For Bad Bunny, there is no ressourcement without aggiornamiento. Through the integration of both dynamics, he adeptly captivates his audience by simultaneously giving voice to their cultural traditional identity and their contemporary struggles.

Perhaps, among the many examples of this dual dynamic in Bad Bunny’s work, the greatest example of this integrated dynamic of ressourcement and aggiornamiento is seen in the lyrics and music video for his song, “El Apagón” [“The Blackout”]. Ressourcement is seen in the various references to historical and cultural figures in Puerto Rico, in the musical beats derived from Afro-Caribbean Bomba music and in the idioms found throughout the song. The music video features images from the various cultural references and different Puerto Rican people lip syncing to the song. Aggiornamiento is seen in the engagement with contemporary political and economic issues such as the constant post-hurricane blackouts and the government-sanctioned gentrification by millionaire U.S. Americans. Both issues are tackled in a 16-minute mini-documentary incorporated into the music video. Perhaps most interestingly, Bad Bunny is not afraid of highlighting a queer identity in his music and videos: “El Apagón” also showcases gay flags and queer people vogueing at a party. Thus, Bad Bunny combines the quest for economic and political liberation with a vision for sexual embodied liberation as well.

There are other notable examples where Bad Bunny infuses traditional culture with forward-thinking contemporary issues. The music video for “Titi me Preguntó,” where an archetypical aunt is asking Bad Bunny if he has a girlfriend and if he is getting married, contains a critique of compulsory heteronormativity with a scene depicting him getting kidnapped and forced down a wedding isle to marry the perfect bride coming down from heaven. The music video for “Yo Perreo Sola,” samples beats from classical reguetón but the lyrics contain a contemporary message about women’s self-sufficiency. More interestingly, in the video, Bad Bunny performs in drag, again queering gender and donning the “female persona” to convey a feminist message. In the song “Antes Que Se Acabe,” he samples the late Puerto Rican astrologer Walter Mercado’s tag line “que reciban de mi siempre paz, mucha paz. Pero, sobre todo, mucho mucho mucho mucho amor” [may you receive my peace, lots of peace. But, above all, lots lots lots lots of love], along with messages about living in the moment, anti-racism and connecting with nature. The song “Baticano” (which is a Puerto Rican pronunciation of “Vaticano” [Vatican]) features a segment of a traditional preacher’s sermon shaming the congregation by saying “Dios te está mirando, Dios te está escuchando. Eso es lo que le estamos enseñando a nuestros hijos” [God is watching you and listening to you. That’s what we are teaching our children], which are phrases commonly heard in Puerto Rican culture. In response, Bad Bunny criticizes the hypocrisy of religious leaders on matters of sexuality and reminds them that they, too, are humans with sexuality that should be expressed without judgement. The music video for Baticano features Bad Bunny as a vilified Frankenstein’s monster (presumably for his sexual expressions), gloomy satanic figures watching over him and, at one point, a father prevents a kid from watching the TV screen where two men kiss. The aforementioned pastor is also depicted as a puppet with strings.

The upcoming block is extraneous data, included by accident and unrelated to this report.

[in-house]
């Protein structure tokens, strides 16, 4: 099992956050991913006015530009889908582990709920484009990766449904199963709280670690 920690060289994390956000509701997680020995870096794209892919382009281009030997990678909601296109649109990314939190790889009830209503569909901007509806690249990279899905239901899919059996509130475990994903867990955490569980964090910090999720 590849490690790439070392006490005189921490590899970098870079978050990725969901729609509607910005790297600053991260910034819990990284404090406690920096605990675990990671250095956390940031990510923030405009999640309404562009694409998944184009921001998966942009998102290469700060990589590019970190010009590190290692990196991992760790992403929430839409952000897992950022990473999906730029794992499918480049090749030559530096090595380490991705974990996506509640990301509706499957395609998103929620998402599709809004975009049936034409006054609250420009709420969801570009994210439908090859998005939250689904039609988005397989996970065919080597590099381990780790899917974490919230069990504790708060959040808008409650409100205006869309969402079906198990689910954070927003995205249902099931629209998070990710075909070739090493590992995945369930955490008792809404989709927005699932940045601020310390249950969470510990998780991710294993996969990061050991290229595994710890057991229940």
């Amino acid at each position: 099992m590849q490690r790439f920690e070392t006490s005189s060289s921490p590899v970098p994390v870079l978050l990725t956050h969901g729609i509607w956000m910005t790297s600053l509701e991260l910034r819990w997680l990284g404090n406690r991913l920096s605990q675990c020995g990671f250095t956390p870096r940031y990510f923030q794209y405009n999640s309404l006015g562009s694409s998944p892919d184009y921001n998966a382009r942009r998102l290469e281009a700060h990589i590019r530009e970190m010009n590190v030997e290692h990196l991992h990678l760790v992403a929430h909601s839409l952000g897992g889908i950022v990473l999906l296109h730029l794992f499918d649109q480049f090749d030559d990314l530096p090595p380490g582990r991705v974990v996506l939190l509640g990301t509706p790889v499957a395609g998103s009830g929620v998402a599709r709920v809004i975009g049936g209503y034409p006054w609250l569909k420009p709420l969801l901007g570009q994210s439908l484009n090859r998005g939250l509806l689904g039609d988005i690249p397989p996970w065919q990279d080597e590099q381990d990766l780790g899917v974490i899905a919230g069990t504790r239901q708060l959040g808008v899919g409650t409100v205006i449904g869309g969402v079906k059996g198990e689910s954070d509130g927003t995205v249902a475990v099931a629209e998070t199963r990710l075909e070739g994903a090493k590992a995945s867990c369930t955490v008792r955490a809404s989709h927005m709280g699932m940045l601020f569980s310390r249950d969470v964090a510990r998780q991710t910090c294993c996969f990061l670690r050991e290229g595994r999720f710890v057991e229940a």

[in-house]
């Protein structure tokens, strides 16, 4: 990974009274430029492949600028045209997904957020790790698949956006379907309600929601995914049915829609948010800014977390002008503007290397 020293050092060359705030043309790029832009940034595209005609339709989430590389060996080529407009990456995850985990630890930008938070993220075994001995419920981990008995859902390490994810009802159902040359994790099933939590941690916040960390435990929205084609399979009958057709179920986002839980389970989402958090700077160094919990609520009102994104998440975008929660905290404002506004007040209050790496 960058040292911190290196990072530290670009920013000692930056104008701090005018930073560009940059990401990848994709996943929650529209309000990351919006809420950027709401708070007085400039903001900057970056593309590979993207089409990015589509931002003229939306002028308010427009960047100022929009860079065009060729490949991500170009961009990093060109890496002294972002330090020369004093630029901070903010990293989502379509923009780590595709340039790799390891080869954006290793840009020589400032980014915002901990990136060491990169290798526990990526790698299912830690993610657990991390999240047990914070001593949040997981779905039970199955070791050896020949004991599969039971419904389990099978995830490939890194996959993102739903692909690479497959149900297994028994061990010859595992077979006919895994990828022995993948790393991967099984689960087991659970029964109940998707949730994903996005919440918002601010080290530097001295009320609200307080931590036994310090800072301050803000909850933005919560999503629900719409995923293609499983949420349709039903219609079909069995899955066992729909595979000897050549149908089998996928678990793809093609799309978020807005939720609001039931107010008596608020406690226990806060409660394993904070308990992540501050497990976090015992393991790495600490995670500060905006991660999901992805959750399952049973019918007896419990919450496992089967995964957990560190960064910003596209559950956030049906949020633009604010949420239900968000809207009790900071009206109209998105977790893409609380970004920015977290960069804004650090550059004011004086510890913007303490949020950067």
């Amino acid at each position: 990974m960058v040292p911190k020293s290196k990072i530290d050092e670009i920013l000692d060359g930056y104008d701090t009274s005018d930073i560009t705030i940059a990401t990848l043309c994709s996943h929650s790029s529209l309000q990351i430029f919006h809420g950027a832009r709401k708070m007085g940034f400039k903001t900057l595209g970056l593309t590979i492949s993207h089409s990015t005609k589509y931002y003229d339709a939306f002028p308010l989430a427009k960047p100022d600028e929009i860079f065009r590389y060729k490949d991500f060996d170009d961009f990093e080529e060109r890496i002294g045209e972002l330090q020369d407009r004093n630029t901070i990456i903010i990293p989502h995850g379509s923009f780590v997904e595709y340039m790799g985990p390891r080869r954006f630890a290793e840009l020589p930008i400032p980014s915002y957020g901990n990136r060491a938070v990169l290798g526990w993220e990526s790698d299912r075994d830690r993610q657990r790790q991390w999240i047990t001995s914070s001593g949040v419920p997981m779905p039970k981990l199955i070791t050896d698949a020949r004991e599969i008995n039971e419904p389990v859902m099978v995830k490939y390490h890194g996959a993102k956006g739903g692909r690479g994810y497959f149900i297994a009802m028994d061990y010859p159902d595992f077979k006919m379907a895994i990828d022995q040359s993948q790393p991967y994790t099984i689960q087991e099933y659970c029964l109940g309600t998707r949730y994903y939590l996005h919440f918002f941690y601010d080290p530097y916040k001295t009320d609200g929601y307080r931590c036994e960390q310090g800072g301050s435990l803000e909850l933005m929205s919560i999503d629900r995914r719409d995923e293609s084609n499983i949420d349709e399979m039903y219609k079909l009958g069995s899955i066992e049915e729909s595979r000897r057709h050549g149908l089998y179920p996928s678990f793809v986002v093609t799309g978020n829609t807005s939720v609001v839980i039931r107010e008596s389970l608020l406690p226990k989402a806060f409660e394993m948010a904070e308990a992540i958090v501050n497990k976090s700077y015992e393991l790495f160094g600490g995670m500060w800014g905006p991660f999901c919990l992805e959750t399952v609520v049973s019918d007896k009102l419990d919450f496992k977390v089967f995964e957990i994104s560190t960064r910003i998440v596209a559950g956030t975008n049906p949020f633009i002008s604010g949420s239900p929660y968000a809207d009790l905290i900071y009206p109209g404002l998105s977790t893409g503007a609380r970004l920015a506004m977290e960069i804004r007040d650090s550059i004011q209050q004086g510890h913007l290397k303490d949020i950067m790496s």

In sum, Bad Bunny’s art, which strikes a balance between the rhythms and themes of traditional reguetón and the contemporary questions facing Puerto Rican and Latinx persons, serves as a reminder for the Church of the need to make tradition relevant. To do so, the Church must be willing to listen and engage with all Catholics throughout the globe. In other words, the balance between ressourcement and aggiornamiento is a crucial part of the Synodal journey. The current polarization in the U.S. Church, which is mostly focused on ressourcement without aggiornamiento, will continue to alienate many young Catholics unless it learns to strike a proper balance between past, present and future.

Considering the increasing levels of teenage disaffiliation from the Church, Catholic leaders would be wise to listen to public figures who have managed to captivate contemporary youth and learn from their methods. Bad Bunny’s unique art, grounded in culture but looking toward the future, presents a prime example of such reflection. This method presents an opportunity for the Church, not to reject tradition, but to update it and keep it relevant.

Bad Bunny’s reguetón is a music for today! In the same way, the Church must become a Church that lives for today. It must become a Church that not only honors tradition, but also deploys it in the service of our contemporary understanding of humanity and society. It must become a Church for right now.


Ish Ruiz is the Provost-Candler Postdoctoral Teaching Fellow in Catholic Studies at Candler School of Theology, Emory University.